And for the little little span
The dead are borne in mind
Seek not to question other than
The books I leave behind.
The Appeal, Rudyard Kipling
Some novels are a long time coming, especially first novels. This was certainly true of the story which eventually became The City and the Stars. This novel’s gestation period can be traced back to the late 1930s (and even earlier) when Arthur was living in a flat in Gray’s Inn Road, near Holborn Tube Station in London. As Neil McAleer relates in his definitive biography of Clarke:
“I still know exactly how it all began,” Clarke said later in an introduction to the work. “The opening scene flashed mysteriously into my mind, and was pinned down on paper, around 1935. It was an isolated incident, unrelated to any plot I had been trying to develop.” The work became “Against the Fall of Night.” From its beginnings at the Clarke family farm to the time an early version of it first appeared in “Startling Stories” in November 1948, this work went through as many as six versions, its word count climbing over time. But that was not the end of it; Clarke couldn’t let it go, and it was eventually published as a novel by Gnome Press in 1953. Next Clarke undertook a major revision, and “The City and the Stars” was published in 1956. Twenty years had passed since he had visualised the opening scene, and some critics believe that this marathon was worth it.”
Even as Europe headed remorselessly into the abyss of the Second World War, Clarke was writing against the eventual fall of his own personal night by constructing a novel which would stand the test of time for decades to come. Of course, the novel (and its more fully reworked drafting) was one of the books Arthur himself left behind as part of his literary legacy. The book’s narrative, even at that early stage, gave a clear indication of the themes that would run through many of his works of fiction: perhaps most principally, human evolution as shaped by space exploration, and humanity’s natural destiny as a space-faring race.
These themes were evident back in the 1950s as the text on the dust jacket for the first edition of Against the Fall of Night clearly demonstrates: “The same skill to combine prophetic fact with exciting fiction that Mr Clarke displayed so outstandingly in The Sands of Mars is evident in Against the Fall of Night, but with an impressive difference. Against the Fall of Night rises to almost poetic heights, in its description of Man’s destiny in time and space, that reveal the author to be an artist of the first rank.” The reference to “poetic heights” alludes to the almost metaphysical nature of many of Clarke’s stories, a quality that the director of 2001: A Space Odyssey would use to such dramatic effect in the movie’s concluding sequence.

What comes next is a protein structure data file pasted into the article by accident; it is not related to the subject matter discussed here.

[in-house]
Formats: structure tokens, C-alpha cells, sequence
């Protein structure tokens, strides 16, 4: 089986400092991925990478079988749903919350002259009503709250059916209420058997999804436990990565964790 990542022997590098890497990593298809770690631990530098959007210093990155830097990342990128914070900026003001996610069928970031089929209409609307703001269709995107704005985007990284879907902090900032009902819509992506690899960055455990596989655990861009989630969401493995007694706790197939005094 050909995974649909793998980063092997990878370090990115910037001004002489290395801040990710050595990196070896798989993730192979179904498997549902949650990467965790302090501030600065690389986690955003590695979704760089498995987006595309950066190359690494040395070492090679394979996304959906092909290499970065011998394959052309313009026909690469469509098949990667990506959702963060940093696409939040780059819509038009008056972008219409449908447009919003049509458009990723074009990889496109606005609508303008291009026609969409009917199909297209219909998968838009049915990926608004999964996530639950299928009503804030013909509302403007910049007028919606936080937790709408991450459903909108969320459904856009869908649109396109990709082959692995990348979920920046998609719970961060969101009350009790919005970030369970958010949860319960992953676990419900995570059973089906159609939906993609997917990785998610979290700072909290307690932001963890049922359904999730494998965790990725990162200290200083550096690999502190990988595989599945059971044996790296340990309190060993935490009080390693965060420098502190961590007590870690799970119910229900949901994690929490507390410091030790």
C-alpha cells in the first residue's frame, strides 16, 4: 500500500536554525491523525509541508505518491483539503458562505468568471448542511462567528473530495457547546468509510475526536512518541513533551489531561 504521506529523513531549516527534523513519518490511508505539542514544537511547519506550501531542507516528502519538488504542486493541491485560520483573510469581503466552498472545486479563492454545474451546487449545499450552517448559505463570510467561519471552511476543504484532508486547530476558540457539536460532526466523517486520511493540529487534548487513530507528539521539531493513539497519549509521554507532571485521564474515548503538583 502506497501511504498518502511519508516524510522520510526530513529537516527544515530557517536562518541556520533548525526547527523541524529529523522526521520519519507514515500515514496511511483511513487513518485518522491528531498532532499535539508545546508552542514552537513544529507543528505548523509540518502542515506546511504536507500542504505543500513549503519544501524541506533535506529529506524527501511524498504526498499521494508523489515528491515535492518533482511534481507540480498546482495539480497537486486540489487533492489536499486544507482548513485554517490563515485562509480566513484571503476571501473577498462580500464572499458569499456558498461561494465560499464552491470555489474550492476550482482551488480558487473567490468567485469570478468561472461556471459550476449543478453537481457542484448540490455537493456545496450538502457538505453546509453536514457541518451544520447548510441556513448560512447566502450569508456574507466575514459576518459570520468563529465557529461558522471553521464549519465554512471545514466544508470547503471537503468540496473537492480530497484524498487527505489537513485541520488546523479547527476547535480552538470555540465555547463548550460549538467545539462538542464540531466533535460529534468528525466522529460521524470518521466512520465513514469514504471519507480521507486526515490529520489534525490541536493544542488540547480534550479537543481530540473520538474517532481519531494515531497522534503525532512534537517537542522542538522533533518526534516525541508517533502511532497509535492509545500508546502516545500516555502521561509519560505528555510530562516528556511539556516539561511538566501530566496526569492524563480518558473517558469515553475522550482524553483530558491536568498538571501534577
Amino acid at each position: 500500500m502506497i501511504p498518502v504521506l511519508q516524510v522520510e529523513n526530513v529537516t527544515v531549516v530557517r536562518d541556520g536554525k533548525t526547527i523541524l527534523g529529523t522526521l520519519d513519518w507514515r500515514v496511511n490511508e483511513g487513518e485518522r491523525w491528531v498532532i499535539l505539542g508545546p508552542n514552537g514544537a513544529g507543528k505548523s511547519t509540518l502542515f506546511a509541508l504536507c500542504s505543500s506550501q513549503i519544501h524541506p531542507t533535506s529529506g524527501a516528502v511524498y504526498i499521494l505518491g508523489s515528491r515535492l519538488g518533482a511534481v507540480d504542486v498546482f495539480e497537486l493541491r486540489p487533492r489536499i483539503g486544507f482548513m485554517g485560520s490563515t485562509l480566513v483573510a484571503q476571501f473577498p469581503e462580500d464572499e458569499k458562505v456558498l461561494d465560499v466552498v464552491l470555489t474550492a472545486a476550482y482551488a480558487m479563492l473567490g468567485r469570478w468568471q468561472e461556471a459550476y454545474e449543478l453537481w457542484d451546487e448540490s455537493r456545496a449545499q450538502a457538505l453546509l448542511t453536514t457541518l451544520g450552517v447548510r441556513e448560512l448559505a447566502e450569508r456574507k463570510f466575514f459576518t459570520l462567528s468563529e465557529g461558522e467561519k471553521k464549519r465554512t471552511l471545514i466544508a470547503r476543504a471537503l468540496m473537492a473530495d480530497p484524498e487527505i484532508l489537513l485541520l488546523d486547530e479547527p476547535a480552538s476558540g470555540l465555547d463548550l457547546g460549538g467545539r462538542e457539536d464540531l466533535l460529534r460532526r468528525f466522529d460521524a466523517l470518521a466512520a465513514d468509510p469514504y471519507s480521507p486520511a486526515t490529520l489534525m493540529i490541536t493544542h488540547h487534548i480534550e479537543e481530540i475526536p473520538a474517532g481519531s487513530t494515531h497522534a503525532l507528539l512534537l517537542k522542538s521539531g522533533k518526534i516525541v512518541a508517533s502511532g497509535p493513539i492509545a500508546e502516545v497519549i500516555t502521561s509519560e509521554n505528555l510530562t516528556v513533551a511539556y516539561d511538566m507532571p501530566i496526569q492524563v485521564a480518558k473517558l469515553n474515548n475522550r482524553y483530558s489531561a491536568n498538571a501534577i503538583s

In December 2007, shortly before his death, Arthur said goodbye to his fans in a short video recording, which can still be seen on YouTube today. When, as part of this recording, Arthur referenced Kipling’s The Appeal was he perhaps thinking of his early days in that flat in central London – a time of innocent fun when a young “Ego” would steal sugar cubes from local tea shops and restaurants, and enjoy fish and chip suppers with other members of the emerging BIS. Even then, Arthur’s head was already full of the very imaginings he would later turn into best-selling novels.
Clarke’s early draft of this charismatic novel was part of a journey that would lead him to the moons of Jupiter in the company of Stanley Kubrick; and then onto the very stars he had written about all those years ago, as Dave Bowman (the astronaut Clarke always wanted to be) went in search of an answer to the mysteries posed by a famous monolith. In many ways, it was a journey which mirrored the one taken by the lead character in The City and the Stars, a quest to escape the confining boundaries of everyday life. And there can be no doubt that Arthur succeeded in completing that journey. Wherever Dave Bowman is now, Arthur is certainly there with him, somewhere on the other side of the Star Gate. Not a bad final destination for a farm boy from Somerset.
Mark Stewart, FBIS
Honorary Archival Librarian/Editor (Odyssey)
British Interplanetary Society
Lineage: from Bulletin to Newsletter: How it all Began (Odyssey 14, April 2012)